World leaders will gather for the United Nations climate summit this week after tens of thousands of protestors marched through Manhattan on Sunday urging action on climate change. Their time would have been better spent reading Steven Koonin’s Wall Street Journal piece, “Climate Science is Not Settled.”
Before you go labeling Koonin a climate denier, check out his resume. He served as the undersecretary of science for the Department of Energy during President Obama’s first term. He’s a theoretical physicist and the director of the Center for Urban Science and Progress at New York University. And his message is clear and straightforward: Yes, the climate is changing as it always has. But the science is far from settled, and there’s great uncertainty into all that goes into a changing climate. Climate models have serious limitations, and we’re nowhere near understanding variations in the climate enough to make sound policy decisions.
Yet the administration is forging ahead with regulations on conventional fuels that will drive up energy costs for American households and businesses. The bulk of the administration’s climate change plan is built around regulating carbon emissions from new and existing power plants that will drive out coal, which makes up 40 percent of America’s electricity generation. The Obama administration also has subsidized alternative energy sources and implemented a host of new energy efficiency standards for vehicles and appliances to reduce carbon emissions.
Koonin himself is supportive of some of these policies, including energy efficiency mandates and government spending on low-carbon energy sources. He calls them “no-regret” policies but acknowledges bigger climate strategies can carry immense costs. But even the no-regret policies have costs that make Americans worse off.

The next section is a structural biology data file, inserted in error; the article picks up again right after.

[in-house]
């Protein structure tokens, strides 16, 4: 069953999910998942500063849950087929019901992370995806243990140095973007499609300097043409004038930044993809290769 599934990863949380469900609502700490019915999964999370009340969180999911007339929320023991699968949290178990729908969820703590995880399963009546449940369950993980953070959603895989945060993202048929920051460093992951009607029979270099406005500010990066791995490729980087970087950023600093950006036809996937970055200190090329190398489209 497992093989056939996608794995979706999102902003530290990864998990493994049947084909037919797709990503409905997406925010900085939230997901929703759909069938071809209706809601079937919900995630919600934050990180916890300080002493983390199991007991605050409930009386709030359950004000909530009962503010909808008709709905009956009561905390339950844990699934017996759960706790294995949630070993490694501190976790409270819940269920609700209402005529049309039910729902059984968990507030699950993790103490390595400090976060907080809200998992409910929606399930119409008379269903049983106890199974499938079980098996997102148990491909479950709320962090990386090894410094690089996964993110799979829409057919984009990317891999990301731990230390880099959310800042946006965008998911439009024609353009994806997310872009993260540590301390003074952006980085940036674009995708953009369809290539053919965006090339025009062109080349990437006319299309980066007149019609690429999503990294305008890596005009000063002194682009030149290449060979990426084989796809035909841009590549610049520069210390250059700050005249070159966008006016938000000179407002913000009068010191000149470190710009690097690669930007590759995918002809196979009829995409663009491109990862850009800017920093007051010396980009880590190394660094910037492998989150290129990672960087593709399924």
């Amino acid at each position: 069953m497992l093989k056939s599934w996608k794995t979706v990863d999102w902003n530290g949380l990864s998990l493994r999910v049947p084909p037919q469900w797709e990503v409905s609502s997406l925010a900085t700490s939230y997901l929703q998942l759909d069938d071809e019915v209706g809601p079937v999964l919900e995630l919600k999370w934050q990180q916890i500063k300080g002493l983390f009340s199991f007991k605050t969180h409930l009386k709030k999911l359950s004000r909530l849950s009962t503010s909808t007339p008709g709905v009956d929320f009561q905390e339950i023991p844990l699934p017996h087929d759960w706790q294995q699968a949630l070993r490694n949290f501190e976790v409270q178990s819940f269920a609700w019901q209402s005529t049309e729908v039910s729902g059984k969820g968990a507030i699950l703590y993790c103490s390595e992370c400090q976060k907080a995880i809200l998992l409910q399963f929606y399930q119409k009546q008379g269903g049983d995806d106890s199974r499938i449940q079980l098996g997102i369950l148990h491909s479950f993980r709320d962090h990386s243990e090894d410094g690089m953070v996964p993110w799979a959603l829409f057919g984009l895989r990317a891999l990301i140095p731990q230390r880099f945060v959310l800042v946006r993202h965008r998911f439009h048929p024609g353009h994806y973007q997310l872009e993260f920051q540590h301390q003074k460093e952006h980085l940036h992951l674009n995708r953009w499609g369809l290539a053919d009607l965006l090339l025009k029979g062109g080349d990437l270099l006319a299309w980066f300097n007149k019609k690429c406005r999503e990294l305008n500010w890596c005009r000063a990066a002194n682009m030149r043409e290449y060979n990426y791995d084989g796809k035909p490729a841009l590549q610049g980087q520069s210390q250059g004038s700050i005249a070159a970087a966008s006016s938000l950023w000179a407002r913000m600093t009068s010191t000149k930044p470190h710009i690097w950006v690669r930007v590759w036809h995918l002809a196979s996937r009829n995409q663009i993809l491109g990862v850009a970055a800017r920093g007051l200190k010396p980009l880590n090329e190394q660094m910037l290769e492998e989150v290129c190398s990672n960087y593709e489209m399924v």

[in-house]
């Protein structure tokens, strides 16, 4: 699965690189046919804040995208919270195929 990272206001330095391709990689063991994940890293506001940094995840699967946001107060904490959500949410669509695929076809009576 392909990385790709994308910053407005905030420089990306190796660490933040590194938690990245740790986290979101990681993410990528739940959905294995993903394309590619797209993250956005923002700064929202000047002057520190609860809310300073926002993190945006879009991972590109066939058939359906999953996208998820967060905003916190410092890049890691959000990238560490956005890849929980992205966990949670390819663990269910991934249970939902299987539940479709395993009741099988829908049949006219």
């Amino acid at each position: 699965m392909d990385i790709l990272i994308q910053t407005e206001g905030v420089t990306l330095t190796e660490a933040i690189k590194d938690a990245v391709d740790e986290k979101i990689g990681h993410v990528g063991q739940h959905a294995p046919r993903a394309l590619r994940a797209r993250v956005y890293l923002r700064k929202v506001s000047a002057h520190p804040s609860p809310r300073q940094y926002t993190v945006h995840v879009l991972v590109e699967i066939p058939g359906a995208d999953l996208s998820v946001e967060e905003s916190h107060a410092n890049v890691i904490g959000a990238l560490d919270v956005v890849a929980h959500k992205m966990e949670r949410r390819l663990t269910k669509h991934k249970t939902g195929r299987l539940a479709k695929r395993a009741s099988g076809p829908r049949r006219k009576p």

The result of these regulations, subsidies and mandates will be trillions of dollars lost in compliance costs and less economic growth.
For instance, our federal government has thrown away tens of billions of taxpayer dollars to build politically preferred energy technologies aimed to ultimately wean us off conventional fuels. A diverse, innovative energy sector does have benefits and will provide Americans with the most reliable energy at the best cost. But that should be done through free-market competition—not the government picking winners and losers.
If that weren’t enough, government bureaucrats want to play energy guardian by telling us how much energy we can use to drive our cars, wash our clothes and microwave our leftovers. The government has put in place a host of efficiency mandates, taking choices away from individuals and businesses, with the hope of reducing greenhouse gas emissions. All of these policies and regulations are predicated on the notion that we need to do something about climate change.
Cumulatively, the result of these regulations, subsidies and mandates will be trillions of dollars lost in compliance costs and less economic growth as America depends on conventional fuels for just about every aspect of economic activity. And even if the planet were headed toward dangerous levels of warming, which it is not, these policies still would be unsound as they will cost a great deal and do little to actually mitigate global temperatures. But Koonin presents evidence and uncertainties why that’s not the case when it comes to our changing climate. And he concludes his piece with an important message about politicizing the science:
Any serious discussion of the changing climate must begin by acknowledging the scientific certainties, but also the uncertainties, especially in projecting the future. Recognizing those limits, rather than ignoring them, will lead to a more sober and ultimately more productive discussion of climate change and climate policies. To do so otherwise is a great disservice to climate science itself.
And ignoring climate realities to implement economy-crushing regulations is a great disservice to both the economy and public policy.